A picture of Representative Elijah E. Cummings
Elijah C.
Democrat MD 7

About Rep. Elijah
  • The Republican Budget

    by Representative Elijah E. Cummings

    Posted on 2013-03-13

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    CUMMINGS. It's my honor. I want to, first of all, thank the gentlelady for yielding, and I thank you for calling this Special Order.

    As I was listening to you talk, particularly when you talked about Pell Grants and women, I could not help but think about something that you and I hear over and over and over again as we serve together on the Joint Economic Committee. We hear that the less education a person has the more recessionary periods affect them negatively. In other words, if you have a little education, less than a high school education, your chances of being put out of a job or of not having a job are great. If you have a college education, you have a better chance of retaining a job.

    You talked a moment ago about women, and women with regard to Pell Grants. Just the other night, I was at Howard University's annual dinner where they were trying to raise money for students to get scholarships. The president of the university got up and said something that was very interesting. He said, We are now having to let young people go who have averages above 3.2 because they don't have the money. I can guarantee you most of those folks were women. He said, when they did the research and looked at young people who had left school years ago and when they just kind of tracked them, they noticed that only about 25 percent ever even returned to school.

    What you're talking about is the quality of life for women. So, when you look at the Ryan budget cutting Pell Grants and cutting those things that women are so concerned about--their children and how they're going to be able to raise them, to nurture them, to give them a head start--those things are being cut as if somebody is just going through a forest, cutting down trees with a hatchet. I think that we have to stand up for women. We have to make sure that we let the Nation know what is being done in this budget and make it clear that we're not going to stand for it.

    I just want to thank the gentlelady for her presentation tonight and for bringing us together with regard to this very, very important issue.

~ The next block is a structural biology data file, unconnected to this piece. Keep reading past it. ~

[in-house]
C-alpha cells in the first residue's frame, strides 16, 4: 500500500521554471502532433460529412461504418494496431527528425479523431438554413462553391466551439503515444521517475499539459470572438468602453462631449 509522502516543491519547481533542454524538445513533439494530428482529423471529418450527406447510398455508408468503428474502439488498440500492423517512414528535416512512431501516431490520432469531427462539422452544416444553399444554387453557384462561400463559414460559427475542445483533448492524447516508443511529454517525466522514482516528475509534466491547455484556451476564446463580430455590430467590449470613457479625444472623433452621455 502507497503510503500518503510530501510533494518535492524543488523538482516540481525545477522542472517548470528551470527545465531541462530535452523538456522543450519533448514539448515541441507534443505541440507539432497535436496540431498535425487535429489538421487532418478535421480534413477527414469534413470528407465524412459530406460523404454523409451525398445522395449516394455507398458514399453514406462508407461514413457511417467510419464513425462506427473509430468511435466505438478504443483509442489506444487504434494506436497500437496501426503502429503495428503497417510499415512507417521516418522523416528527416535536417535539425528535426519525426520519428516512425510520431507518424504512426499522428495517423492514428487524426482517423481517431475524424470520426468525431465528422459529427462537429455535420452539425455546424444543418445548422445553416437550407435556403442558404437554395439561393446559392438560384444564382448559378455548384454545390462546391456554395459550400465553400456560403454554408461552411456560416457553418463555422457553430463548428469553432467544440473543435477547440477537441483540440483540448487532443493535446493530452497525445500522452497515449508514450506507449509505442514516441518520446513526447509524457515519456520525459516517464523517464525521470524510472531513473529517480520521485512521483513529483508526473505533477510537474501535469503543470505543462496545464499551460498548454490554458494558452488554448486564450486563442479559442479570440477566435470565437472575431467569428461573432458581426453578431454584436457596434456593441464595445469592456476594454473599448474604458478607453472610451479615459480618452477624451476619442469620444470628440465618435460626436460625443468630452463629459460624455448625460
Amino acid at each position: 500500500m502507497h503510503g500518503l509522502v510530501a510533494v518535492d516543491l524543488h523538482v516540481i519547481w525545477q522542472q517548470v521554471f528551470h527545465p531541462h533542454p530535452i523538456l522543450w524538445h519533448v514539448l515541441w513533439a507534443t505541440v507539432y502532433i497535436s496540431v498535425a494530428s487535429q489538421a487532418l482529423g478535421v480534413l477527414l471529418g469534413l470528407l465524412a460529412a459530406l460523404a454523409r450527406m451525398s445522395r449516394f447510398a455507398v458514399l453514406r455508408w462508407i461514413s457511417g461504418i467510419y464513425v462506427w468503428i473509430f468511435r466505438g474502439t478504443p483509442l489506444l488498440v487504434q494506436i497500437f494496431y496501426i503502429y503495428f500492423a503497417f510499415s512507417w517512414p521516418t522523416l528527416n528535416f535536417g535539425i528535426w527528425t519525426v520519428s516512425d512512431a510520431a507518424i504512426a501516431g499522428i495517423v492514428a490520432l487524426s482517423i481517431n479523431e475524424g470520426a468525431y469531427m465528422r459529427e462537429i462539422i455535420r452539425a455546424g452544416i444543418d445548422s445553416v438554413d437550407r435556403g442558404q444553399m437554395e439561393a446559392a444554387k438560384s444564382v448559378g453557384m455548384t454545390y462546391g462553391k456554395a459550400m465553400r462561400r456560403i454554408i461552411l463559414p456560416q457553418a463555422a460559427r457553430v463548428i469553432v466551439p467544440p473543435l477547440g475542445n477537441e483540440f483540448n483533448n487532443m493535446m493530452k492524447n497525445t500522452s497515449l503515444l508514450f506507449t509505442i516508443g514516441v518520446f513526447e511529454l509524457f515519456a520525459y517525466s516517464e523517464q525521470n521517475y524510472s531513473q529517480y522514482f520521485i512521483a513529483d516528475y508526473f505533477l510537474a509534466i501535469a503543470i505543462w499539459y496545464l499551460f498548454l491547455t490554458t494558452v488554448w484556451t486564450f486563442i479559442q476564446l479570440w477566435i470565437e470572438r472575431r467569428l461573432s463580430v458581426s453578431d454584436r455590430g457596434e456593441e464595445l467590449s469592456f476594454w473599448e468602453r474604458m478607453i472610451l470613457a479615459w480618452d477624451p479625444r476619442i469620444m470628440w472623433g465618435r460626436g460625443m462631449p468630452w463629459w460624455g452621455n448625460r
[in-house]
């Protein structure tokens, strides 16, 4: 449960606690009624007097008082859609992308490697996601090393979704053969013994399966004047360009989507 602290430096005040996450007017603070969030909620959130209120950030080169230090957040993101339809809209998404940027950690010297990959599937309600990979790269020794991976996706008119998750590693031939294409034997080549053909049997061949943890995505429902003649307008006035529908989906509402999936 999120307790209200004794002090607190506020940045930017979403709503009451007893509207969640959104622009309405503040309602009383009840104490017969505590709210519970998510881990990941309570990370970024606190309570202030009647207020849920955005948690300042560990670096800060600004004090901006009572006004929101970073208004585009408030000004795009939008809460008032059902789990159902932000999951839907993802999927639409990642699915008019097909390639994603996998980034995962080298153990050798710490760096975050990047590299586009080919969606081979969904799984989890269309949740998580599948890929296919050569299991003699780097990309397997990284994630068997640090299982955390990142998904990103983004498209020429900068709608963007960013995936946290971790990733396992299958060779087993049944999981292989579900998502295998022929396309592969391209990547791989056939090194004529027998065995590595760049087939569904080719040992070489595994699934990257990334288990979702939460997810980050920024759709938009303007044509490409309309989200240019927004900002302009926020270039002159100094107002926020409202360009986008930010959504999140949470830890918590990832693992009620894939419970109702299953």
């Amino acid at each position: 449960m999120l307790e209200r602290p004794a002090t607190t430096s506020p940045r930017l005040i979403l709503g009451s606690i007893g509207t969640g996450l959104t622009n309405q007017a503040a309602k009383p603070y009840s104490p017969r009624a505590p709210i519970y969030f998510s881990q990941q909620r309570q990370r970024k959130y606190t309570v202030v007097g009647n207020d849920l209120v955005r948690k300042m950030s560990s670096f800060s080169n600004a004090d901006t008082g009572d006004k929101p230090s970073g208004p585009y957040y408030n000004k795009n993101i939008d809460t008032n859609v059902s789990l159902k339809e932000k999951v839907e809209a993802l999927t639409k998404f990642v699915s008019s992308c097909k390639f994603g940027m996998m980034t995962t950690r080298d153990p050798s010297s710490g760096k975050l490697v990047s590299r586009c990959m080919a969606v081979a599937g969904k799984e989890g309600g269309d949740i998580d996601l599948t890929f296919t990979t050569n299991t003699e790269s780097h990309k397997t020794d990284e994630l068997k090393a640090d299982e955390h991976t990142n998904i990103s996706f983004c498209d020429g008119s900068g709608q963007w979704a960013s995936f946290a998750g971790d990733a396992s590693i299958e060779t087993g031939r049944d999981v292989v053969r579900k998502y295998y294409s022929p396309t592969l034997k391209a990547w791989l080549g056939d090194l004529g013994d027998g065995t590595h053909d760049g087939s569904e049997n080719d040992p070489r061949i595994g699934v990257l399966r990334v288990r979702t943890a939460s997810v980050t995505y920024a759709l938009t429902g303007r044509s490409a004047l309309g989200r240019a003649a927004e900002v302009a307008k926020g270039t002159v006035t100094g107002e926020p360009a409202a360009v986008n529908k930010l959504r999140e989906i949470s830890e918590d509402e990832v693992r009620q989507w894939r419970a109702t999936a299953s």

Keep in mind that he is talking about doing away with the Affordable Care Act. So much of the Affordable Care Act goes to keeping people well--keeping women well, keeping their children well, keeping their families well. It allows them to have affordable and accessible insurance, which is something that women are most concerned about, [[Page H1388]] and being able to pay comparable rates that men would be paying. I mean, he comes in, and he wants to just do away with the Affordable Care Act and create and give us this budget that really makes no sense.

    Mrs. CAROLYN B. MALONEY of New York. I want to thank the gentleman for his insight on how this budget is affecting his constituents, and to hear from him that women and men may have an almost perfect score in college and have to leave because they can't afford it, their Pell Grants have been cut--it's just unconscionable that the wealthiest country in the world is not there to invest in the next generation, in the next leaders, the next teachers and engineers that our country needs.

    It's not just education. It's not just housing. We're talking about food on the table. Once again, as they did last year, House Republicans are proposing to slash the Supplemental Nutrition Assistance Program. This is commonly called the ``food stamps.'' For people who don't have enough money for their food, this helps them, but they are calling for taking the food stamps and turning it into a block grant. Now, we who have worked in city, State, and Federal Governments know that ``block grant'' is another way of saying cut--permanently cut--and, in some cases, sliding it out of existence.

    SNAP currently helps, roughly, 47 million low-income Americans afford the food they put on the tables every day, and during these past few years of the Great Recession, SNAP has been a lifeline to those in need, making sure that in the wealthiest country in the world American families don't have to go hungry. People who apply for food stamps need food. Now women make up, roughly, 60 percent of SNAP's adult beneficiaries, and more than half of SNAP households with children are headed by a single adult, the vast majority of whom--over 90 percent-- are women. That means that single moms on SNAP are already struggling to make ends meet and to take care of their kids.

    They will be losing these benefits because the Ryan Republican budget refuses to close the $1.1 trillion in tax loopholes. Now, I for one say let's close those tax loopholes and keep the food on the tables of America's families who need it. I find that outrageous.

    I am really thrilled that a new Member of Congress, Lois Frankel--a woman with a great record of distinction in the State of Florida--has joined us. I want to thank her for coming and providing the perspective of her State. When it's cold, I know all my constituents want to be in Florida, but I'm pleased that she is here with us now.

    Thank you for being here.

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